You don’t have to burn books to destroy a culture. Just get people to stop reading them. Ray Bradbury said that in 1994, several years before the proliferation ... Read More
When Pete and Andrew approached me about the cover art for Everlasting is the Past, I was excited. When they told me they wanted a cover with a woodcut look in black and white, I was a little nervous. I hadn’t created a woodcut look before, though I had done quite a bit of pen and ink work, so I figured I’d give it a shot.First, I wanted to come up with an idea that reflected Walt Wangerin, Jr.’s main theme. So I read the manuscript, and Pete, Andrew, and I kicked around some ideas. I sent them some sketches. This one is from an early scene in the book, where the author is driving into a storm. They liked it, so I kept working on it.
Mr. Wangerin is driving into a storm, but the storm is more than a physical blizzard. It’s symbolic of a spiritual storm, which was the reason I made the car about to drive into a tunnel. I was trying to communicate the unknown that was ahead.
But the tunnel didn’t quite fit, it wasn’t quite enough, so I changed the tunnel to a tear in the sky. I wanted to get across the bigness of this crisis, something existential, and nothing quite does that like ripping a hole in space.
Pete and Andrew liked it, so I began. I started by looking at a lot of woodcuts so see what I needed to do to create “the look.” Then I redrew the image and began to ink it in. I decided to draw the car separate and quite a bit larger (because of all the details), so that’s why there’s just a car ghost here.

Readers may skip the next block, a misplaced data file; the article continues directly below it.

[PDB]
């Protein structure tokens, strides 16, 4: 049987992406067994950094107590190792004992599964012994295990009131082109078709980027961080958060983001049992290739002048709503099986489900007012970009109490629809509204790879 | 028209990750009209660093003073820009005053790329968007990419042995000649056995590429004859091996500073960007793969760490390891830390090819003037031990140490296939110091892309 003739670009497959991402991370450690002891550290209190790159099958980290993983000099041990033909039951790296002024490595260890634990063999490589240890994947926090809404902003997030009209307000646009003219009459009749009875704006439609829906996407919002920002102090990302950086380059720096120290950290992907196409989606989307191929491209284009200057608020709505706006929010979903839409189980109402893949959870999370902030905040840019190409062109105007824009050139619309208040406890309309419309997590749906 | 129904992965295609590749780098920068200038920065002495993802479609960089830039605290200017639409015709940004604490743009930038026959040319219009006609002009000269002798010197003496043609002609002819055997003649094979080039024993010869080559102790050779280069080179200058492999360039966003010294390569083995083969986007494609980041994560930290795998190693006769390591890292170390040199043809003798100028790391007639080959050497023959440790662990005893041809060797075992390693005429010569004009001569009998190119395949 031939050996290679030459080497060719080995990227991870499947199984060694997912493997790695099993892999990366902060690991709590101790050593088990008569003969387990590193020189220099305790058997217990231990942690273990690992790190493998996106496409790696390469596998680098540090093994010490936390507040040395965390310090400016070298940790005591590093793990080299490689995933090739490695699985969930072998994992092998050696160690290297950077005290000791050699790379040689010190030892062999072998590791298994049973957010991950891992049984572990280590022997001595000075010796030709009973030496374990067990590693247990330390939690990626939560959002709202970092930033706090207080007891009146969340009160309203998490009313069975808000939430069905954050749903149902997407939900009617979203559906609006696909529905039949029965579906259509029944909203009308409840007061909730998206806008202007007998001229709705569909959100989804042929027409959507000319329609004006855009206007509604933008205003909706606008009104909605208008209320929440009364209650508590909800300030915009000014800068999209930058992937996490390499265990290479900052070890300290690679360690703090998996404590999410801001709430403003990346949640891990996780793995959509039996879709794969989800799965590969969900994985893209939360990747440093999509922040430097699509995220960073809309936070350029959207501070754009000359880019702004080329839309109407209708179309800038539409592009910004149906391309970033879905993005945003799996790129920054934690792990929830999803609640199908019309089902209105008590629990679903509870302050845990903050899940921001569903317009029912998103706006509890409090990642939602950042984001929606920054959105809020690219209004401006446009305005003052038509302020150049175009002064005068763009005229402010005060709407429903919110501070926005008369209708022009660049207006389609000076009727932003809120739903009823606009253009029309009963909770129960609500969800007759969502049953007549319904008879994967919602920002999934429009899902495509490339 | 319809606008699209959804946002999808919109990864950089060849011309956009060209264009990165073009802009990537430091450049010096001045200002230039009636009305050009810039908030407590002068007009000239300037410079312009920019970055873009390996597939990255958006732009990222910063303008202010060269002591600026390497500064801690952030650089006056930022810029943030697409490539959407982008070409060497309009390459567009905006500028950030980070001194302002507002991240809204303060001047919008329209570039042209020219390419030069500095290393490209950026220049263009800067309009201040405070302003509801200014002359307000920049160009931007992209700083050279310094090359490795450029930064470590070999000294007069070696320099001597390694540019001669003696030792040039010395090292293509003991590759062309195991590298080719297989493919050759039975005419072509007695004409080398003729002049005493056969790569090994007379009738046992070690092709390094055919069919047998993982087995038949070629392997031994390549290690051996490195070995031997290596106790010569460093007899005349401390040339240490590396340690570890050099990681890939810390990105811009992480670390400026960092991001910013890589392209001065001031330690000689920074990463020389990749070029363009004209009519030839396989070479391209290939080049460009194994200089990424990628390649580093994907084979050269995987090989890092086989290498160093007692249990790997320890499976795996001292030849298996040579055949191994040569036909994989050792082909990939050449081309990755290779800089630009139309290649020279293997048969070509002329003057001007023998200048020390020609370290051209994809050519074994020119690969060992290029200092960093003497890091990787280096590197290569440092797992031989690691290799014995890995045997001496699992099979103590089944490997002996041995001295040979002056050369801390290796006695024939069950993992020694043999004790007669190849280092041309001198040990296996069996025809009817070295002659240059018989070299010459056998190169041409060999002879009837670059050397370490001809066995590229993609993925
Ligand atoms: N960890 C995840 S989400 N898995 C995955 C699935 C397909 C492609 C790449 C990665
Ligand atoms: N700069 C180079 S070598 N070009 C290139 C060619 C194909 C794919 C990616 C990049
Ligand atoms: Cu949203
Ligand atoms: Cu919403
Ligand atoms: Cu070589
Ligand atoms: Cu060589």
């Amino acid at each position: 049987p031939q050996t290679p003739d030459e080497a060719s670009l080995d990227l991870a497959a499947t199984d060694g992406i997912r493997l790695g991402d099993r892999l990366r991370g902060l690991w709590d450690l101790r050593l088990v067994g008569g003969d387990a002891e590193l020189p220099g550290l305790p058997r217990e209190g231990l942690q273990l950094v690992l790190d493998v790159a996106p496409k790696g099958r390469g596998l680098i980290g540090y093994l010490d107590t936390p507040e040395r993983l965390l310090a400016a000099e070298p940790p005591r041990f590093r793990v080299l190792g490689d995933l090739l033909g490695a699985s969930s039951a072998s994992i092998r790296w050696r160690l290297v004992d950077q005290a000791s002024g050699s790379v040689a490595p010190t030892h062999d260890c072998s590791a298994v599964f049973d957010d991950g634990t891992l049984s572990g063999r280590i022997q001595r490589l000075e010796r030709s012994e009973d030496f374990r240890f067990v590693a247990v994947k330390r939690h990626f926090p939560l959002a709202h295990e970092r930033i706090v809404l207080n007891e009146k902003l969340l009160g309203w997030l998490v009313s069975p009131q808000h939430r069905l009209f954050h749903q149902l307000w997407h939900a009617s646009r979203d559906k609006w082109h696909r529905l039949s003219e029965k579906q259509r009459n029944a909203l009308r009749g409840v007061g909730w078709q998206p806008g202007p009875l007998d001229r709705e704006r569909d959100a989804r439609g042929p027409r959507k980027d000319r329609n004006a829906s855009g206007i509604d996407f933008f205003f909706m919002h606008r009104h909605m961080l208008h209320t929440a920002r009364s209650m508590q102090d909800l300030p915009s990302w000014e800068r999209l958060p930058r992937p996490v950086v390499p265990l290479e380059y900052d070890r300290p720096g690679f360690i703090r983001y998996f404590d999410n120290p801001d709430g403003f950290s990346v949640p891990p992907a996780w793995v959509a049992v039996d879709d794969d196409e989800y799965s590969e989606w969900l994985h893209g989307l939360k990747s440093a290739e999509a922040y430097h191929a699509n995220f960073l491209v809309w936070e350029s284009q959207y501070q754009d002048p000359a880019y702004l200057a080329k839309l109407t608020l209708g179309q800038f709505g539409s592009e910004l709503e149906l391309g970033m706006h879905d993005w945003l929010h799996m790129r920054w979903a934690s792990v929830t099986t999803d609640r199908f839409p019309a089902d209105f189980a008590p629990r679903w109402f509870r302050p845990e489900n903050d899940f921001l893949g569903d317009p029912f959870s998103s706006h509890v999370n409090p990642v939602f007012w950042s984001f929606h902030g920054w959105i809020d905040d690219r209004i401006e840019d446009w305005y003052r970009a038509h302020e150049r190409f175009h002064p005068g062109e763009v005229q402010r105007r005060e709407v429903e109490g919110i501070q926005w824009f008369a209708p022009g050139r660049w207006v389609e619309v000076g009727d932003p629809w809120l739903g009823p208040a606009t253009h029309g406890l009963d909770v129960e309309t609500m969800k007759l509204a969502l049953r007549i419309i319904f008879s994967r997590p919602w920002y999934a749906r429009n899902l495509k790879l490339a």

After the initial inking, I decided everything needed to be more substantial, so I went back and thickened up all the lines, and in some places added more. I did this several times until I finally got to where I was satisfied with the line work.
Next, I worked on the car. Once it was finished, I scanned both images and combined them in Photoshop. Along the way I had also decided I didn’t like the lines on the ground to the left, or along the horizon, so I got rid of them as well. Lastly, I used the eraser tool in Photoshop to create the snow from the storm.
And that was the process. By the way, it’s a great book. Pre-order it in the store today!
Jamin has always enjoyed illustrations and images related to stories. As a child, he drew and painted and continued to pursue art through high school and college. He attended Wichita State University where he earned a degree in art history, painting, and English literature. Since then he has focused on developing illustration and story-related imagery. His goal is to bring the viewer to a place of wonder and possibility. His picture books, Ellen and the Winter Wolves and The Wishes of the Fish King, are a beautiful witness to his many talents.